Transforming the Media

The media will always be one of the keenest advocates of the freedom of speech. However, it can play havoc with others’ freedom of expression. In December last year the UK tabloid press derided one of its citizen’s attempts to fast track their ‘male to female’ transition – because the health authorities were too slow to deal with their case. The episode had members of the European transgender community in uproar. Their forum at: resounded with frustration and anger, because it highlighted two very real challenges faced by our community. First; the generally unsupportive attitude of the media; and second; the need for health services that offer more timely transition-related care.

Addressing these concerns has never been more crucial today because according to a November 2010 report by the EU’s Fundamental Rights Agency, “79 percent of trans people in the EU experience some form of harassment in public, ranging from transphobic comments to physical or sexual abuse.”

Fortunately, there is progress. The UK-based volunteer group Trans Media Watch has prepared an agreement and set of guidelines that seeks to encourage broadcasters’ positive portrayal of transgender people on television.* In looking to combat prejudiced and inaccurate depictions, it has been circulated to all kinds of media outlets - including newspapers too. The UK’s Channel 4 has already agreed to sign up, while the BBC and ITV have shown interest. Thankfully Trans Media Watch today is in ongoing talks with a number of other print publications and journalists' organisations.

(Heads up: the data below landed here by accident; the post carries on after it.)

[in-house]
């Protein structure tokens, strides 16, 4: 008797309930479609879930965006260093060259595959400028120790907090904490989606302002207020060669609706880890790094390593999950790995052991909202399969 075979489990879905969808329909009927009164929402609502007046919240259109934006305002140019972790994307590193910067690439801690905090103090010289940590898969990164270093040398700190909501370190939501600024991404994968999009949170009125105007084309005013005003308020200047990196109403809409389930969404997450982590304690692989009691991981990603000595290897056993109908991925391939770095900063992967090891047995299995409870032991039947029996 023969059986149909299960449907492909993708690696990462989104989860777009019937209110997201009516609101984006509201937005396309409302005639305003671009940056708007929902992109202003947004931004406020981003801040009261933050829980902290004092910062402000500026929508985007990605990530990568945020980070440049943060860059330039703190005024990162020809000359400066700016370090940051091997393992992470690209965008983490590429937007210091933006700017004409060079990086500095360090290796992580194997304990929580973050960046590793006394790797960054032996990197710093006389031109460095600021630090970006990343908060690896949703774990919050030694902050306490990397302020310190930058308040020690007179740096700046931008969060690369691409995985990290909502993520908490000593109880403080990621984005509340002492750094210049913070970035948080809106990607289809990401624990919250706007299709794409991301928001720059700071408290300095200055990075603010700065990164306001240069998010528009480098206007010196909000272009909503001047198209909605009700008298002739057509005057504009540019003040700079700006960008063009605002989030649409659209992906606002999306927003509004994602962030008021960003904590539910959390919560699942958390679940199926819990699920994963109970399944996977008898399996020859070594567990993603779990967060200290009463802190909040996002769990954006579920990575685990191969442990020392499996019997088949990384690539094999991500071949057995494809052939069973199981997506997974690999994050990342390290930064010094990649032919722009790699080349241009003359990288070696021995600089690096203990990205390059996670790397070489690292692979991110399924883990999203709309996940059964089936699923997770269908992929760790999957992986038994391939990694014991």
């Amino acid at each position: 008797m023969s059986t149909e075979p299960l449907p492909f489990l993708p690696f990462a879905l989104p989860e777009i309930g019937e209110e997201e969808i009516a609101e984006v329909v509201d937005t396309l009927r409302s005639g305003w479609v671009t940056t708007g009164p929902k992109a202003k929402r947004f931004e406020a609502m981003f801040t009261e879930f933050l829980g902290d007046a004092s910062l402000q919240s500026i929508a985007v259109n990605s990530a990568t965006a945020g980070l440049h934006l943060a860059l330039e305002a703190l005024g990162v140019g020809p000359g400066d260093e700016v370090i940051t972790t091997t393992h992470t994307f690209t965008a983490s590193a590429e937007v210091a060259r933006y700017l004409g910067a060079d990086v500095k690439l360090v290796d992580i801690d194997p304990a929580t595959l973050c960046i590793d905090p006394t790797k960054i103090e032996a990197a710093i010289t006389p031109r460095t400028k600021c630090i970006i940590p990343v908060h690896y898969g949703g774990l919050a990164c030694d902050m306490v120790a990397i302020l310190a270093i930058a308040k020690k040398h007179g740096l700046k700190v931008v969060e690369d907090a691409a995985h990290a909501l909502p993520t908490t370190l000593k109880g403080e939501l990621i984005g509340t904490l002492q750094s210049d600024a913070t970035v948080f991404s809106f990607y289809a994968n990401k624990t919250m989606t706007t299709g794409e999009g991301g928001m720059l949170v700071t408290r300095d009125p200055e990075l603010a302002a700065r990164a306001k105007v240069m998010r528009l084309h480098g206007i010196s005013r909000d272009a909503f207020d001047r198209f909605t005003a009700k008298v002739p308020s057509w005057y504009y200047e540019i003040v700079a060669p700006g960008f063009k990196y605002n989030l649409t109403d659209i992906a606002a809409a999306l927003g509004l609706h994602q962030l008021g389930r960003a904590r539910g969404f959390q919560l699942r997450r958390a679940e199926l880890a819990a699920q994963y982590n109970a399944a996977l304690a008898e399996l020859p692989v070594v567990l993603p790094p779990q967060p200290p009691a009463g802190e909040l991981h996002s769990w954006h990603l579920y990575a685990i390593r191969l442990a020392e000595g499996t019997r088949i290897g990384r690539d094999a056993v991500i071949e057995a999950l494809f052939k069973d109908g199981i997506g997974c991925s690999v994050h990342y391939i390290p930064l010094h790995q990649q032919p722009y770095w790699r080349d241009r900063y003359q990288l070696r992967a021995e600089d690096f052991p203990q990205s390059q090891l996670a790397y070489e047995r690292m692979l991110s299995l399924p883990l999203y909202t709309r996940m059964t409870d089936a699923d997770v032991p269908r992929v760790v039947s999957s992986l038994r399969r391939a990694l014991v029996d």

Part of the problem lies in a lack of understanding about the transgender issue, as Channel 4 admitted in the UK’s online theatre magazine, The Stage. The size of the transgender population in the UK is at least 1 to 2 percent of the general population, although this figure could easily be higher since, for the reasons stated above, transgender people tend to hide their true selves. This despite many positive signs that countries are now adapting legislation to recognize transgender persons and in turn ensure dignified and indiscriminate access to public services, such as education and healthcare (as the abovementioned report documents).

Richard Köhler, Co-chair of TransGender Europe (TGEU), Europe’s ‘Trans’ NGO network has called the agreement “a good source of inspiration for other countries.” My view is that the European and global transgender community needs to build on the momentum achieved by Trans Media Watch and extend this to other countries. There can be few greater allies than the media in reaching out to society, in helping to eliminate ‘transphobia’ and encouraging true gender expression. And there are myriad ways to achieve this, in addition to voluntary agreements. These range from capacity building and documenting good practice (and exchanging it) to networking and public awareness campaigns. I hope funding for such projects is the only barrier to realizing them.

The agreement prepared by Trans Media Watch is available for download here.

* A survey performed by Trans Media Watch in 2010 showed that 95 percent of transgender and intersex respondents felt the media did not care about them. See the full report here.